The State of Maryland will provide ongoing financial support to the nonprofit operator of the tall ship Pride of Baltimore II under legislation passed during the 2018 General Assembly session.
Support in the Senate was unanimous and an overwhelming number of delegates voted in favor for it in the House.
The legislation commits the State to provide $500,000 annually to Pride of Baltimore, Inc. for five years, beginning in fiscal year 2019.
Legislative leaders took decisive action after Pride of Baltimore made a public announcement earlier this year that it was facing severe financial challenges.
Pride’s initial appeal for support generated important new funding commitments, but the organization must continue to raise significant additional funding.
Pride of Baltimore, Inc. will continue to raise funds from the corporate community, grants, individuals, and other sources to bridge the gap in funding each year.
Pride of Baltimore Executive Director Rick Scott said the organization will use the next several months to secure additional sponsorships and develop a long-term financial sustainability plan.
Over the years, Pride of Baltimore has been able to generate less than half of its budget from operating revenues, such as appearance fees, souvenir sales, and day sails.
Other U.S. tall ships have also struggled to maintain the resources to fulfill their missions and maintain themselves. However, unlike many tall ships, Pride of Baltimore II has no outstanding debt.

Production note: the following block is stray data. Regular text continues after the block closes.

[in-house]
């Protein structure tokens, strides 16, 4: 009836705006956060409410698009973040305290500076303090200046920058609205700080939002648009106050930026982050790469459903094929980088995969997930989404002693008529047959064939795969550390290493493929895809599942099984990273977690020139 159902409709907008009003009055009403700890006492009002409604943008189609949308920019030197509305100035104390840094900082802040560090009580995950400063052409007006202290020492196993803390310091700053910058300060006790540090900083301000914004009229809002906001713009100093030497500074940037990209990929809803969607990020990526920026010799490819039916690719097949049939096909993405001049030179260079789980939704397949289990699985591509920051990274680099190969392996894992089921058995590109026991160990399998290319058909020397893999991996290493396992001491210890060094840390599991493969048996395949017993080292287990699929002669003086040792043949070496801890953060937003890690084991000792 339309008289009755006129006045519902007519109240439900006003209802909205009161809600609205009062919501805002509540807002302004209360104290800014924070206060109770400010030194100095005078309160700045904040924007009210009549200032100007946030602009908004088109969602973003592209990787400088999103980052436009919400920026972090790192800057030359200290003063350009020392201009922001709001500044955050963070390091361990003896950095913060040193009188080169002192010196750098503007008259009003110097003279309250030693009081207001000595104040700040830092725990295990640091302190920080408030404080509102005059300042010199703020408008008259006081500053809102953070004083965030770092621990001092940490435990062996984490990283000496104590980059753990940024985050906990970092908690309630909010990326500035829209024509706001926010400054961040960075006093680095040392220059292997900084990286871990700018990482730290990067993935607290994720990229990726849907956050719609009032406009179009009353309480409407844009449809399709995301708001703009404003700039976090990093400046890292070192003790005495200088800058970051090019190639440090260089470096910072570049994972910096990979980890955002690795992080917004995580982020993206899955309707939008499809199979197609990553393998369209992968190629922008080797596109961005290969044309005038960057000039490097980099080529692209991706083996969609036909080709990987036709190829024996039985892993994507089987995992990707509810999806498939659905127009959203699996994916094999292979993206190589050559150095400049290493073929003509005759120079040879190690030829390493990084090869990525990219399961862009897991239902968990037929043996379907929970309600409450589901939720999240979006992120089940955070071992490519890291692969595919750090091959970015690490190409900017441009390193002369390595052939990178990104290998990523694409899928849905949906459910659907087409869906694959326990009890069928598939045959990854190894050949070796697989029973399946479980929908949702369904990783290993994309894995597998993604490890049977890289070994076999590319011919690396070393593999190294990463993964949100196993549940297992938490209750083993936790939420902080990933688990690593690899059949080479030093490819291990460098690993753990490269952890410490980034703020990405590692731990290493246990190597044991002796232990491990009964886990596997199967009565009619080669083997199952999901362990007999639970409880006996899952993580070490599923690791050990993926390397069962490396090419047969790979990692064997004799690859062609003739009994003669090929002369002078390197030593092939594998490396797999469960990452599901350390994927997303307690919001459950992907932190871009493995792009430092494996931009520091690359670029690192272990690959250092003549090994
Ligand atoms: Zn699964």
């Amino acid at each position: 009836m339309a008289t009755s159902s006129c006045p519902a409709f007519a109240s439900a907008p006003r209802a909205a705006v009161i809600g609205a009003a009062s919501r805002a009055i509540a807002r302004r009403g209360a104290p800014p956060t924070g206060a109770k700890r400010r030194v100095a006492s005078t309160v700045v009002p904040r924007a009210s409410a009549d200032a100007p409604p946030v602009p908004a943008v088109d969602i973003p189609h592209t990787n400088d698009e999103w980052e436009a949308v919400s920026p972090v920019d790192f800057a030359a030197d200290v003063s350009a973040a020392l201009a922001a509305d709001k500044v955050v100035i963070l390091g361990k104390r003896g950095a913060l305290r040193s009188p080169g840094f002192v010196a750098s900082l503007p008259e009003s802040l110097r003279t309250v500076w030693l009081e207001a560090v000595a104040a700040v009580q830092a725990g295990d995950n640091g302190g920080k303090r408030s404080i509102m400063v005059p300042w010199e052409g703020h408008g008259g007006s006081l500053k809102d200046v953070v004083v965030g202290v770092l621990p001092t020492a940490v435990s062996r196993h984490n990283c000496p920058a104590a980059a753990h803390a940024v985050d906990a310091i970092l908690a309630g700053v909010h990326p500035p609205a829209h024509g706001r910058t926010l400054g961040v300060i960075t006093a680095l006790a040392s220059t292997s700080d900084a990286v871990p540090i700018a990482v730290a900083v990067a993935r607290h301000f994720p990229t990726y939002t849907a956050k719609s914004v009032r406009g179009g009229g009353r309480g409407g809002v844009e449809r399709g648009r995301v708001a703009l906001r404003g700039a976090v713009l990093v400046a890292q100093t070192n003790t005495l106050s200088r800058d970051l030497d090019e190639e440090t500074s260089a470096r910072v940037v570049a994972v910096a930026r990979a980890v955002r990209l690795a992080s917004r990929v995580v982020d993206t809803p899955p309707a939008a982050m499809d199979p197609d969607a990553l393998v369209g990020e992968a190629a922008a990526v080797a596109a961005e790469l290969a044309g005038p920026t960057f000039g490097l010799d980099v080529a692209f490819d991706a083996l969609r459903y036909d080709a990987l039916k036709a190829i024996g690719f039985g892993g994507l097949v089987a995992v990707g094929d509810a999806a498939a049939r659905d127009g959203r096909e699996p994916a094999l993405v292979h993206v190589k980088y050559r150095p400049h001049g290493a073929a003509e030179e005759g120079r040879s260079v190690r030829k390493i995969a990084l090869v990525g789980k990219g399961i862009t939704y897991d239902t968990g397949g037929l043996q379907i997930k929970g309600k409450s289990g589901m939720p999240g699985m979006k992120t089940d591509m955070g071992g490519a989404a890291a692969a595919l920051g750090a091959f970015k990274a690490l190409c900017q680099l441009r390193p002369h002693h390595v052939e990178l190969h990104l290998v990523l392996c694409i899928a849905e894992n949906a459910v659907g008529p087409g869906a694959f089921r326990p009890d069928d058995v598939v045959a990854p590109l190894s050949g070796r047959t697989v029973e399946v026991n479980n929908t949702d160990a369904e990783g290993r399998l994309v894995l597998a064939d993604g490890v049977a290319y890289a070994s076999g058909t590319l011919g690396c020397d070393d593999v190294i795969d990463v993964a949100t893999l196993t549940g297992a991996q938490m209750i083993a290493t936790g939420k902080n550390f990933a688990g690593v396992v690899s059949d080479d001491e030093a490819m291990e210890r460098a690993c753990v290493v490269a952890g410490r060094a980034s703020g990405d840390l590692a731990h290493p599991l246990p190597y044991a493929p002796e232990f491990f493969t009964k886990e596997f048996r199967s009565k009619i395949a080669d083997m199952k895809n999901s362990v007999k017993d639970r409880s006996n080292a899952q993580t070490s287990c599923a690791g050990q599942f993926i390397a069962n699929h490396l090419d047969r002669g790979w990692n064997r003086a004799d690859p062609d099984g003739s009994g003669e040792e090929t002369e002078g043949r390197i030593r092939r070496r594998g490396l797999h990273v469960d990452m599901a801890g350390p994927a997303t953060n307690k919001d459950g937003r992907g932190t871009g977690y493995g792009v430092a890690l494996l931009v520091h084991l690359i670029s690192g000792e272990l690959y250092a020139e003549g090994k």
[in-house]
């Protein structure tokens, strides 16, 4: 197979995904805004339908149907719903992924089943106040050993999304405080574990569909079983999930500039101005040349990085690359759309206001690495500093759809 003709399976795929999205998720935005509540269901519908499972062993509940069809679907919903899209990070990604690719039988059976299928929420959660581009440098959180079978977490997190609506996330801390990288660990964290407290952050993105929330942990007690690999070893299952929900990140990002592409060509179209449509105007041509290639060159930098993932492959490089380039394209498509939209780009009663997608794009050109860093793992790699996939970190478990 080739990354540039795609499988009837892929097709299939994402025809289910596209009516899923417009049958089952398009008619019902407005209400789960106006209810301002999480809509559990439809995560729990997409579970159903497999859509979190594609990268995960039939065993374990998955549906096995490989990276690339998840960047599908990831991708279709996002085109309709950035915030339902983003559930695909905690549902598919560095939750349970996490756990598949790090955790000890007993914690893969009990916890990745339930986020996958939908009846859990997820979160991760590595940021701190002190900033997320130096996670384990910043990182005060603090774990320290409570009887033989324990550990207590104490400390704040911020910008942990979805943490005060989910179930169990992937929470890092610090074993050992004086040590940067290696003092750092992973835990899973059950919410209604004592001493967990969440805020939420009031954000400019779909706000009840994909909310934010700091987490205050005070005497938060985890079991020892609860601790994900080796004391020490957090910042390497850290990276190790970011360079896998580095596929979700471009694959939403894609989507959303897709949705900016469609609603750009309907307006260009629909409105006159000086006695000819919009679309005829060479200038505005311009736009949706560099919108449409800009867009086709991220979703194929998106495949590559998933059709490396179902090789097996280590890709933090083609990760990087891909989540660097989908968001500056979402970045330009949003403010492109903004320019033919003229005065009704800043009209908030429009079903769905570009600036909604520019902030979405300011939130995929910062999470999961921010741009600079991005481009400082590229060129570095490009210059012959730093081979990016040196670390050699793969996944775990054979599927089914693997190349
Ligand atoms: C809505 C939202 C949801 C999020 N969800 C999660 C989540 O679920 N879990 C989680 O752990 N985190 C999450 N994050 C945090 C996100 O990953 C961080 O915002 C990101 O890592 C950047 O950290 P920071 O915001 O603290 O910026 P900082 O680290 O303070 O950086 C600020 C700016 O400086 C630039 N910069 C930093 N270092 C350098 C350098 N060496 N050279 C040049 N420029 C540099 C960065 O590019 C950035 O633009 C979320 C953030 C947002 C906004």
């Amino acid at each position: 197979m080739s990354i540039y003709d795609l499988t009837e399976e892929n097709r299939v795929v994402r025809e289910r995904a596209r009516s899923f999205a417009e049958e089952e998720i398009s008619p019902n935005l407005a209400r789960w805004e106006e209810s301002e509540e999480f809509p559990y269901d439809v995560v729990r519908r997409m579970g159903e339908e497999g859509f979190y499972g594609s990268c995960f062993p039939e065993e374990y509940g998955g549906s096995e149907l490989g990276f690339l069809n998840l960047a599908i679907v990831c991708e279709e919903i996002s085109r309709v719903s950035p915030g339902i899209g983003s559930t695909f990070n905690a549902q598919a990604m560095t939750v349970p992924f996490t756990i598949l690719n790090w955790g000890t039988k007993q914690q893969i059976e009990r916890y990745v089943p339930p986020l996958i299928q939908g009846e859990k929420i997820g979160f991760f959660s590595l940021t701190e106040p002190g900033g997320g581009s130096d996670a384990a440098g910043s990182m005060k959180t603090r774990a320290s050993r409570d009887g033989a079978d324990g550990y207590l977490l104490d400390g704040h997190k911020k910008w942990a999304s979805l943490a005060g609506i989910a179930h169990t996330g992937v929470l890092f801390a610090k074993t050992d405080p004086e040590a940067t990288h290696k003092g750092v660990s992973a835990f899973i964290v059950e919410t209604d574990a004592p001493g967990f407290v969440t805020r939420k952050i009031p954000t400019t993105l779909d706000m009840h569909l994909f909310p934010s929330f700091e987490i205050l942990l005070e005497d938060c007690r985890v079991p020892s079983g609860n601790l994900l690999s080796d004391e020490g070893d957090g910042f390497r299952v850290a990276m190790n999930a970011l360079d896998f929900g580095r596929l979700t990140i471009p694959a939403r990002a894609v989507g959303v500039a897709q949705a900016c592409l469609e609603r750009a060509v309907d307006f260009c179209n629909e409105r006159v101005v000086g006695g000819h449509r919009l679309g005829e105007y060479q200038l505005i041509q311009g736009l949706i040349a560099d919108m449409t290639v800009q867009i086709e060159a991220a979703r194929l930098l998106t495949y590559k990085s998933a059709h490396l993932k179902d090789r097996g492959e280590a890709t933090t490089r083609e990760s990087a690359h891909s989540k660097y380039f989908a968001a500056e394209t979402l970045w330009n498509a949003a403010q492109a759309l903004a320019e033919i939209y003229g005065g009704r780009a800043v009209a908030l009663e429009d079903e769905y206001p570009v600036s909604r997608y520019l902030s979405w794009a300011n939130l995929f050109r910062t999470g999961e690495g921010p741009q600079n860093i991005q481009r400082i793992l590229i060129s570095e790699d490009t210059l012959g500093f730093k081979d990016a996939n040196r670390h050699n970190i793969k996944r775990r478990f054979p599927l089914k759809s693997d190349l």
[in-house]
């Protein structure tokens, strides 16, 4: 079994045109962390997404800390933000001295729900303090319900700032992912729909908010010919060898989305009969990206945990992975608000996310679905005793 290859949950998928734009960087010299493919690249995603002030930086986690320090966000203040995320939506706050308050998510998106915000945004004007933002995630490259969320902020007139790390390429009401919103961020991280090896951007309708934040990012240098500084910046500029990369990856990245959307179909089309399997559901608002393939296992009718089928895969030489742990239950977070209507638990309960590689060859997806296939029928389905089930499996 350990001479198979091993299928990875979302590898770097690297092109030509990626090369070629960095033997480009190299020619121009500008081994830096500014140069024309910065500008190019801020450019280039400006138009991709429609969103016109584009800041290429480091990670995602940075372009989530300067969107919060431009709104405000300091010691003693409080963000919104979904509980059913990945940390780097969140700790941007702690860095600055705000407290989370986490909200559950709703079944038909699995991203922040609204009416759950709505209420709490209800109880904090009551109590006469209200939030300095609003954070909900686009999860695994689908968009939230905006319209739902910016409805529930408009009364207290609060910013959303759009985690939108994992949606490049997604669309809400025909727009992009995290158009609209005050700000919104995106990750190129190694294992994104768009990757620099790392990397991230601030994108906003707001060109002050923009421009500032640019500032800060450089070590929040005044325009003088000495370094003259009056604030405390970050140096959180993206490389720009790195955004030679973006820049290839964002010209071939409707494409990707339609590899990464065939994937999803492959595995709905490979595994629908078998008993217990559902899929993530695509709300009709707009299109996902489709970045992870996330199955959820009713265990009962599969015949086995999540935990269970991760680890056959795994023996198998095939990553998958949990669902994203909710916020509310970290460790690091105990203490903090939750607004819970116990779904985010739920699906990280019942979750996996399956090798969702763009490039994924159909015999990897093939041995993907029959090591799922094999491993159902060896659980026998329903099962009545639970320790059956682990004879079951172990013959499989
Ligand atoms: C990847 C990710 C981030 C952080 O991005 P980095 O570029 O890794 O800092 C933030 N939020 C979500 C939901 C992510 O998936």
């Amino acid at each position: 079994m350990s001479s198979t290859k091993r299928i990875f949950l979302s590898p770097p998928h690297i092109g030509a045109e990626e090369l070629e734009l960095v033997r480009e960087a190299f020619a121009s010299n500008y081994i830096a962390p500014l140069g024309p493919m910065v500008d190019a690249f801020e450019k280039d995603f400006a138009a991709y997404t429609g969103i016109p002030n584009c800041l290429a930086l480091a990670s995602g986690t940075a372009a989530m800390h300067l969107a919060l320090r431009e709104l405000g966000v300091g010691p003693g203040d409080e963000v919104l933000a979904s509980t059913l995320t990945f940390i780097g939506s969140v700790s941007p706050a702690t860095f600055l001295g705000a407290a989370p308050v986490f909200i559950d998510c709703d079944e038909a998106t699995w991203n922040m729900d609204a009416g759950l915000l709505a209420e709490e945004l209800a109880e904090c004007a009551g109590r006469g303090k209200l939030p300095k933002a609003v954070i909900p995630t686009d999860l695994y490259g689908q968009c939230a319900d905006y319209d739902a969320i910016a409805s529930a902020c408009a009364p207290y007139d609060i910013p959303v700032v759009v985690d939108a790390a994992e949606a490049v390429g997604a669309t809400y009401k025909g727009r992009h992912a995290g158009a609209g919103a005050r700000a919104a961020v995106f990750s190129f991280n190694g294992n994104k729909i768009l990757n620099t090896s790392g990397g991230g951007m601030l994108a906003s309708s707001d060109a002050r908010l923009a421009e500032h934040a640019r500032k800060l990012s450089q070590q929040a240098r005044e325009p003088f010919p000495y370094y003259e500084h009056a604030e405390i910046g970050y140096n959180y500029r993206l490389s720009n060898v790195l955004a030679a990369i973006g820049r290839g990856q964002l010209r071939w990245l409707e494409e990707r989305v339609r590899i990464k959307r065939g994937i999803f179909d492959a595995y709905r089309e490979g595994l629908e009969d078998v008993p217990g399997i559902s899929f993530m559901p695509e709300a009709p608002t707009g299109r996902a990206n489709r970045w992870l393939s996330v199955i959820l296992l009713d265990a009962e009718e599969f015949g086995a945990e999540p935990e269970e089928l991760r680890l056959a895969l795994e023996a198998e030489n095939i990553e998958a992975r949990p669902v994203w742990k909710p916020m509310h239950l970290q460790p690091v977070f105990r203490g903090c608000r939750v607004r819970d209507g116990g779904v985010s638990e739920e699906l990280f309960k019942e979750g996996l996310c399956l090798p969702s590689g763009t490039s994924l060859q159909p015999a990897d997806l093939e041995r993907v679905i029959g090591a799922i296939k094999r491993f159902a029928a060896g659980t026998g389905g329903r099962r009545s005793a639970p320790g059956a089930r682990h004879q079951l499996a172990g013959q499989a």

The iconic schooner undergoes frequent maintenance, in hopes the ship will remain fit to sail for many more years.
Pride II was owned by the state of Maryland from 1988 to 2010, and now is both owned and operated by Pride of Baltimore, Inc., a nonprofit funded through corporate support, grants, individual gifts, and income from festival appearances and other sources.
The first Pride of Baltimore, a topsail schooner that recalled the Baltimore Clippers that helped the U.S. secure independence during the War of 1812, was commissioned in 1977 and sailed for nearly a decade before being lost at sea in 1986.
A successor vessel, Pride of Baltimore II, was launched in 1988 and has logged more than 250,000 miles and visited more than 200 ports in 40 countries. She has generated enormous goodwill and interest in the rich maritime history of Baltimore and Maryland.
In 2017, the organization celebrated the 40th anniversary of Pride in Baltimore, highlighted by Pride II’s popular appearances in three tall ships festivals and two open-ocean races. This year marks 30 years since Pride of Baltimore II was launched in Baltimore’s Inner Harbor.
Pride II routinely attracts tens of thousands of visitors each year and generates wide media coverage worth tens of millions of dollars in exposure for the ship, the city of Baltimore and the state of Maryland.
With renewed support from the State of Maryland over the past three years, Pride II was also used locally and in other ports to promote economic development in the state.
Pride of Baltimore has also created unique educational opportunities for Marylanders. While every visitor to Pride II learns about the dynamic designs of Chesapeake schooners and the pivotal role of Maryland privateers in the War of 1812, programs specifically tailored for students enhance the experience through hands-on learning.
Dockside programs featuring lessons in simple machines, navigation, and the life of a sailor have been offered since the 1990s.
Pride’s outreach programs also take place in classrooms, and educational programming has been presented on the vessel in conjunction with major events such as Light City Baltimore, Star-Spangled Sailabration in 2012, and Star-Spangled Spectacular in 2014.
source: Pride of Baltimore, Inc.